More Folk and Acoustic music could be found at The Imperial Building, where David Kidman was in charge.  Once again nothing but positive comments about the superb programme of music that was put on with Rachel Barley, and Keystone Acoustic making appearances.  Good to see my old mate Philip Hartley out and playing again in Rotherham after a tough time in his life.  I’m told that the Button Box and other Traders in the building did a brisk trade throughout the day.

There should have been a stage at The Trades Club in Rotherham for the Indie Bands.  The sound system was in place but unfortunately the person who offered to provide the backline and was over the moon to support us by accepting the publicity we gave him at the time, failed to deliver, and did not answer his telephone until 2:30pm, when he said that he had expected us to collect……….. given that we couldn’t contact him that was a bit of nonstarter.   That one bit of, let’s call it, failure to communicate cost the Festival close to £200 and the Bands who were supposed to play did not get the chance to join in.   Not good from a live music bar.  But then perhaps Mick and I should have expected it as this particular person said they could not be bothered to get up early enough to have his establishment take part in the Festival.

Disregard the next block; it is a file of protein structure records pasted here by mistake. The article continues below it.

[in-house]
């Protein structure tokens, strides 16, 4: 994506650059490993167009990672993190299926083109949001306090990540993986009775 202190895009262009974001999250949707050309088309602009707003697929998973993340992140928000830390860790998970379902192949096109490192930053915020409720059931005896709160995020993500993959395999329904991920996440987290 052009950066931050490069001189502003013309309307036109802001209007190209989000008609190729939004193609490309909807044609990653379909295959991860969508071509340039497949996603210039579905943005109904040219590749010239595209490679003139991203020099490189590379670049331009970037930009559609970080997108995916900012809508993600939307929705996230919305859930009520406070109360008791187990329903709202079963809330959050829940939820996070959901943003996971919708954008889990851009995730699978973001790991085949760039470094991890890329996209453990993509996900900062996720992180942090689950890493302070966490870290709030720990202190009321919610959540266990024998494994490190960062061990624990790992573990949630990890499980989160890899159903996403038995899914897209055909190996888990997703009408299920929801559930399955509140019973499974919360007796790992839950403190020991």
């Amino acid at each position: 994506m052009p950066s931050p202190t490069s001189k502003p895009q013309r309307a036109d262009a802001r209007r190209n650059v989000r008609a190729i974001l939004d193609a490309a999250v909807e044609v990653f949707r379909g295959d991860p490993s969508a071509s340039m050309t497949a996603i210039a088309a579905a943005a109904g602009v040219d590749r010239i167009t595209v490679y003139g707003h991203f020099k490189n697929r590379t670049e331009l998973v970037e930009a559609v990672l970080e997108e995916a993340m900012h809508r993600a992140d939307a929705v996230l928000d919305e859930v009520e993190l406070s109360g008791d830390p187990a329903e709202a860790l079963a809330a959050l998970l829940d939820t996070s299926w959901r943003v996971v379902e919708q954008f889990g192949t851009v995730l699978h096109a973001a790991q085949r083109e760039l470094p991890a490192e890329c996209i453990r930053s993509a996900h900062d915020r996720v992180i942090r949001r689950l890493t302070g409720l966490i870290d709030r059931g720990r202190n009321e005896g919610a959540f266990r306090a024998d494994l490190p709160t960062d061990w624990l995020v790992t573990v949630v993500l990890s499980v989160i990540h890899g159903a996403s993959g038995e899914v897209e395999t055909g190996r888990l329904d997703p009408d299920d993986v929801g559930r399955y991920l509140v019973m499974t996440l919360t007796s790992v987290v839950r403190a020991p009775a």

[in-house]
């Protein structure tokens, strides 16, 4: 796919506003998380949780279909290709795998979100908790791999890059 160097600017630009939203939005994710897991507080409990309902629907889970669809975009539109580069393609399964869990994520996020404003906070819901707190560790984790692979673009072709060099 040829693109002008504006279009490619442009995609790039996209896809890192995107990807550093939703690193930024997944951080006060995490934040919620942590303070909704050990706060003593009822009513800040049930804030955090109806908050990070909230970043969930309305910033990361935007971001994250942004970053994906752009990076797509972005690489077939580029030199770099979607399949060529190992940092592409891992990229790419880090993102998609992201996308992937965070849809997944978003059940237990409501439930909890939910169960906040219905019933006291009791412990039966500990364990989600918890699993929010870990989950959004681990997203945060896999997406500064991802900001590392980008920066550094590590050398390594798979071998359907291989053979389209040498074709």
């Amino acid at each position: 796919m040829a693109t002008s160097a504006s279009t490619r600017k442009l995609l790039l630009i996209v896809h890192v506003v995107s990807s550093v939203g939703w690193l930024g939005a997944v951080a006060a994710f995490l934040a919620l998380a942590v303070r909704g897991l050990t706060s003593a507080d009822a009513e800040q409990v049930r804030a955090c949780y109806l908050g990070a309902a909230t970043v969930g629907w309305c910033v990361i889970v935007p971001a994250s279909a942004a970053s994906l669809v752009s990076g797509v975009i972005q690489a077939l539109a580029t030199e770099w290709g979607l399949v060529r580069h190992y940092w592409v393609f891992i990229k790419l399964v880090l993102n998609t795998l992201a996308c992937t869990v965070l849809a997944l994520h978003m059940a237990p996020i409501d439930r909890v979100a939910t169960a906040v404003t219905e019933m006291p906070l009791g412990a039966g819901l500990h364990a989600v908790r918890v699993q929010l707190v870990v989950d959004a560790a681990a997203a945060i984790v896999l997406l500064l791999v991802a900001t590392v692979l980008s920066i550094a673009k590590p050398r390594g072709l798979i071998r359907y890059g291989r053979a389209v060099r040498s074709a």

At The Charters heavy metal was being thrashed out all day, our apologies to the bar staff (sort of). Managing the Stage were the two Nathans and despite initial problems with the supply of a bass cab everything went off without incident.   Each time I went past the pub was full, not surprising as there were some top Bands to be heard and it was fantastic that there were so many that the music went on until mid-night.

Mick and I ended our day in The Bridge.   We only just squeezed in.  I don’t think I’ve ever seen the place so packed at 8:00pm, and I mean packed, like sardines and all to see Rotherham’s exploding young Band “Waiting for Eddie”, what a show they put on?   How the Band’s lead, Em managed to survive I don’t know, during the day she had performed two solo slots and by the time she finished at The Bridge two Band slots.  It’s support like that makes it so easy for RAE to back such raw talent. 

The slightly more experienced Steve Cooke from Middlesbrough did the second support slot with his electro keyboard funky indie fusion, something new to the Rotherham audience.